Using Music when Writing

I’ve been a musician for most of life, playing piano and flute, pursuing both in university, hoping to make performance my career. That didn’t work out so well when I discovered that my dream of playing in the Vienna Philharmonic meant I’d have to spend 8 hours a day practicing. When would I have had the time to write? I also get bored easily so dedicating so many hours to one activity wasn’t going to work. Even though I’ve abandoned my dreams of fame and fortune as a concert flutist, I couldn’t live without music, especially now as a writer.

Music as Inspiration

Music often serves as my muse. Sometimes it’s the lyrics that get me, conjuring a certain emotion or even a whole scene in my head that plays out like a movie, which I inevitably end up incorporating into a story. I often seek inspiration from visual sources, trawling through the deviantART archives, hoping to stumble upon something that speaks to me. Music videos prove doubly rich sources of inspiration, combining both visual and auditory stimulus, telling a story and simultaneously inspiring another one in my head. Here’s one of my most recent finds and I can’t wait to write the story these visuals are inspiring…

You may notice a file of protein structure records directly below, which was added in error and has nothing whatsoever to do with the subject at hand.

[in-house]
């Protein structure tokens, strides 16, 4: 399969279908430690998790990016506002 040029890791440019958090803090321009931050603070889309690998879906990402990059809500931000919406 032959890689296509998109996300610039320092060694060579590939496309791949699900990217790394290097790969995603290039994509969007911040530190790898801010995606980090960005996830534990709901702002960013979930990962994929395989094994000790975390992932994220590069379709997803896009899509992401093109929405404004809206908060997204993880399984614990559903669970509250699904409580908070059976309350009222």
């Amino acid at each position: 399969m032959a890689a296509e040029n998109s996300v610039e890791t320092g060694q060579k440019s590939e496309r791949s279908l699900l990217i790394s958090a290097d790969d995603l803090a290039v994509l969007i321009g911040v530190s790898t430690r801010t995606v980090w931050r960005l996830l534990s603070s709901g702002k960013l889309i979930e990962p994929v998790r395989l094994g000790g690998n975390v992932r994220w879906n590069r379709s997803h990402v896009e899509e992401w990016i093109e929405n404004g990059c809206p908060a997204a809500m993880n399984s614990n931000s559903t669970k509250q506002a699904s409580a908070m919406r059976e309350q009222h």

The opening credits from “The Girl with the Dragon Tattoo”, music by Trent Reznor and Atticus Ross.


Music as Character

When writing, I try to find songs that best represent my characters. This doesn’t necessarily have to match the character’s individual musical tastes, but should describe their personality and their emotional/psychological make-up. I list these songs on the character sheets or sometimes make mini playlists for each character that I can listen to before writing. It helps get me into that ‘zone.’ I also try to find songs that represent character interactions such as love/hate songs or songs about friendship etc. for the various relationships in my story.

Here’s the song I thought best represented my character Zia in Dragon’s Teeth. “Pardon Me” by Incubus


Music as Novel Soundtrack

I have a writing playlist consisting mostly of movie soundtracks and ambient instrumental bands. From that large playlist, I then select certain tracks that best represent the mood or emotion I’m trying to capture in a certain scene. In this way, I have a constant soundtrack that suits what I’m writing. Daughter of the Nether (2012 ABNA quarterfinalist) was written to the X-Men: First Class soundtrack because I needed high octane music for high energy action scenes. My current WIP is being written almost entirely to the instrumental band Explosions in the Sky, because it’s a quieter book that needs a gentler soundtrack.

One of my favourites, listened to on repeat while writing Daughter of the Nether. “Sublift” from X-Men: First Class soundtrack

Music is a powerful writing tool that can be used to enhance the depth of characters and create the ambiance of individual scenes or set the tone for a whole book.

How do you use music in your everyday life?

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